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Gemelos has overcome a lot to get to Sun

Jacki Gemelos has a side hustle away from the basketball court, “Overcome,” her own line of clothing and other swag.

“I love fashion,” Gemelos said. “I love to create. I love vibrant, colorful colors. I love shoes. I love tattoos.”

Most of the items Gemelos sells have a positive message. “Breakdowns = Breakthroughs.” “Bet on Yourself.” “Perseverance.” “Overcome.”

Gemelos isn’t just selling a bunch of encouraging affirmations. She’s had to live them.

Gemelos was one of the most highly recruited players among the nation’s high school Class of 2006. Then she tore her right ACL during a playoff game that season and needed surgery.

It was the first of five reconstructive knee surgeries in six years.

All that promise, all of Gemelos’ hoop dreams, kept getting stomped on. Her family and friends finally started to implore her to quit.

She wouldn’t quit. She couldn’t quit.

“I love basketball,” Gemelos said. “It’s everything to me. I just never really envisioned myself not playing, not playing at the highest level, because that’s been my dream since I was little.”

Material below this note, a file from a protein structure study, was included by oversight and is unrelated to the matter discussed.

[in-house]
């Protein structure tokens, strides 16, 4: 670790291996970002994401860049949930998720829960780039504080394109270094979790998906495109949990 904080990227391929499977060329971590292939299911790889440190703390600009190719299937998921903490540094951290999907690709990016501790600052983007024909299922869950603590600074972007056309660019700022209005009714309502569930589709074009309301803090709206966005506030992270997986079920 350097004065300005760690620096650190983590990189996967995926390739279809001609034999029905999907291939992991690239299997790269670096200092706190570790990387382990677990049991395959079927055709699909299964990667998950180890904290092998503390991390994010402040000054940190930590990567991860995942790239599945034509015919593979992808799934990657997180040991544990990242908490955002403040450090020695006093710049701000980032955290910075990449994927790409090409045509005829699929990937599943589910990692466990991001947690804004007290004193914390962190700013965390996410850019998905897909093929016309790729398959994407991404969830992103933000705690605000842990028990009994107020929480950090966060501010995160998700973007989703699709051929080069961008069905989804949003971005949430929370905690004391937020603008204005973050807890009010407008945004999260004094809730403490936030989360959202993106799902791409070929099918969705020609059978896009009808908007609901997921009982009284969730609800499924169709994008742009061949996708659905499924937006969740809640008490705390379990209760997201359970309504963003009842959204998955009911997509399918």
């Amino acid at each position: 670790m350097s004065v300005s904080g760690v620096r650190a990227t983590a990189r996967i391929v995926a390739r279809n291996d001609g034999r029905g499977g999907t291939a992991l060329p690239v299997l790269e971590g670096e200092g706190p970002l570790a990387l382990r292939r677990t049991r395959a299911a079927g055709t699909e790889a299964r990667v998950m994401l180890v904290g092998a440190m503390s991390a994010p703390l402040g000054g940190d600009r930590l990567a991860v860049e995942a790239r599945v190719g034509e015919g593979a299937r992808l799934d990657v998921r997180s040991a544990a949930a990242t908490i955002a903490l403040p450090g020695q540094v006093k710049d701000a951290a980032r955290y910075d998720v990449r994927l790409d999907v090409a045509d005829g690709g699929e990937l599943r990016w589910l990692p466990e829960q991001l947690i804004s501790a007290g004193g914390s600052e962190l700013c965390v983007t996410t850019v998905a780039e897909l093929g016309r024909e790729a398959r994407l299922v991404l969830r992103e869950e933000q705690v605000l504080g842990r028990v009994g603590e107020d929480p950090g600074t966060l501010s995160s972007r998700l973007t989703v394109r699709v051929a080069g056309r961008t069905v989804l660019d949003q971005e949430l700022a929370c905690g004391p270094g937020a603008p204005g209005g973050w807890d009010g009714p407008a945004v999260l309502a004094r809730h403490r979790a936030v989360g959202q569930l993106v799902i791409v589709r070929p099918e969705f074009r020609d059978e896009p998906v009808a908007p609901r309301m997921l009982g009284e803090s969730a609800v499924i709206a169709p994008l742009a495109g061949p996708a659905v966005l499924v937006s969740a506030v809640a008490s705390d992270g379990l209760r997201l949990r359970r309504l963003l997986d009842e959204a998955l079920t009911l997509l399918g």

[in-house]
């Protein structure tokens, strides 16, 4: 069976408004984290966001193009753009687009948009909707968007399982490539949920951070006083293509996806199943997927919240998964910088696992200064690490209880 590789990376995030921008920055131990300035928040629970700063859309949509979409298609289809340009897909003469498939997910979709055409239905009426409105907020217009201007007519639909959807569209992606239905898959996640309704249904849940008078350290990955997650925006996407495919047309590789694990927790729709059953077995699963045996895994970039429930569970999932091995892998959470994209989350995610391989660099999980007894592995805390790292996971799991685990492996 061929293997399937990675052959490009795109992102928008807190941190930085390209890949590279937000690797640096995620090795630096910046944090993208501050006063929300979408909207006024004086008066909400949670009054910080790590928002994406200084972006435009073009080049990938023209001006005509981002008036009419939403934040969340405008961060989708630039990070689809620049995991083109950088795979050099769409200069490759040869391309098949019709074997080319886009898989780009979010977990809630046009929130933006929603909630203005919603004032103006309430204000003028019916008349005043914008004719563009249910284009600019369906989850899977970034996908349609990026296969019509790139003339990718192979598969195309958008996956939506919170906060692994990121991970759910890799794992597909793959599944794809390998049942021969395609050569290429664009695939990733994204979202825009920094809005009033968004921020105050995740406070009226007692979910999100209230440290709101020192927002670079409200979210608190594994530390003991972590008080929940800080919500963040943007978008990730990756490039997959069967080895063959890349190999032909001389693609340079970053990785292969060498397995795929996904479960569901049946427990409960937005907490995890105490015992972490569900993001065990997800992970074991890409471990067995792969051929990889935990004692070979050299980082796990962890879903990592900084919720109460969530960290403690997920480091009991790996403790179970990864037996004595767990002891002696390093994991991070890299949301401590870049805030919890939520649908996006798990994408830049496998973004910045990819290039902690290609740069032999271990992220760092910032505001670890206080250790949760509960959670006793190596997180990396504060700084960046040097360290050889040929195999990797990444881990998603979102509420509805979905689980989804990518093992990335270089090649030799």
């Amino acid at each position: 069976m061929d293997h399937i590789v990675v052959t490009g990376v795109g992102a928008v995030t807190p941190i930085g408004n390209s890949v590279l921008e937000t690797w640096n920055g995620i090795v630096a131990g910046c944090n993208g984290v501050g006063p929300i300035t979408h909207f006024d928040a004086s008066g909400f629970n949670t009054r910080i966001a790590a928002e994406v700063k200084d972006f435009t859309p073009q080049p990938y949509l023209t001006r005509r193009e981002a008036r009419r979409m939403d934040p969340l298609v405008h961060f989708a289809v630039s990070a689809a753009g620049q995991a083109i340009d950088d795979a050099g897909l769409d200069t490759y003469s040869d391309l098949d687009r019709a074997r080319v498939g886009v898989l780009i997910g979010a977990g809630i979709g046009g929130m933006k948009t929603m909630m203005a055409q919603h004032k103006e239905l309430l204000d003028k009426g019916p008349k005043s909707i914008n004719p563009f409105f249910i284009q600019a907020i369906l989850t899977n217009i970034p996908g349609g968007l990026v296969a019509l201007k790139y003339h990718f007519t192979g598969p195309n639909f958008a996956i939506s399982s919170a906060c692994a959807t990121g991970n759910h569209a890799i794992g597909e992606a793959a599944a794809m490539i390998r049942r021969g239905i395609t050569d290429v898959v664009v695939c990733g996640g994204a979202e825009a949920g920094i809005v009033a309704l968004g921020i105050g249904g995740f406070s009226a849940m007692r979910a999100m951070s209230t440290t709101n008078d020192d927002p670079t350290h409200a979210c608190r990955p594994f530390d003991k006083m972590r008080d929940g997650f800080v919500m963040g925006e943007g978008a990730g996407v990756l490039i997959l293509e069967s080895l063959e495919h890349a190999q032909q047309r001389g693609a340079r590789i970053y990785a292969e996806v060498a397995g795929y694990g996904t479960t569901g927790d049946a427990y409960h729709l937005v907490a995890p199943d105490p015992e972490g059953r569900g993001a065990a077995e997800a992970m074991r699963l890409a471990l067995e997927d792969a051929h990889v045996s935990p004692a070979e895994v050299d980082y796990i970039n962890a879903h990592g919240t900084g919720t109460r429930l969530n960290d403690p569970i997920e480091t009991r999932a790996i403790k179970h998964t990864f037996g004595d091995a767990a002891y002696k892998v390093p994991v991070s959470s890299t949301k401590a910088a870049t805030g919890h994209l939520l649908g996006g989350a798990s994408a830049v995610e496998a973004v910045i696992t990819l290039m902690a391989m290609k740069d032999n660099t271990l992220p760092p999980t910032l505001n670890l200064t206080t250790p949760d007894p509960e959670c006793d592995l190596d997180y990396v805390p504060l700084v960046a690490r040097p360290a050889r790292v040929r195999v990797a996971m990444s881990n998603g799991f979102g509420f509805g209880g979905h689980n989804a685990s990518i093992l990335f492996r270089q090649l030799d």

Gemelos is now 31 years old and she’s still balling. She was signed late last month by the Connecticut Sun, her second WNBA job since her one and only season with the Chicago Sky in 2015.

“I feel like ever since I’ve gotten back on the court and been able to play for a substantial amount of time, I come in every day with a smile no matter what,” Gemelos said. “And I know that doesn’t sound believable. It is for me.

“I’m just so happy to be on the court. I’m just so happy playing in the WNBA. It’s the most elite level in the world and I just feel grateful. I feel lucky. I feel blessed.”

*** 

Gemelos might have been the next big thing in women's basketball. She scored 3,162 career points at St. Mary's High School in Stockton, Calif. She averaged 39.2 points, 8.9 assists, 6.5 rebounds and 2.7 steals per game as a senior (2005-06).

Pick an honor and Gemelos earned it. In her senior year, she was MaxPreps.com's National Player of the Year, earned McDonald’s All-American, WBCA All-American and Miss Basketball of California honors and was a USA Today first team selection.

Gemelos committed to UConn when she was 15 years old. She later changed her mind and decided to go to USC.

It wasn't until Feb. 4, 2010, that Gemelos made her college debut.

The first ACL tear cost Gemelos her entire freshman season at USC. She tore her right ACL again during off-season workouts in 2007. She tore her left ACL in 2008. She had to undergo another knee reconstruction before the 2009 season when it was discovered that her body rejected the graft used to repair it.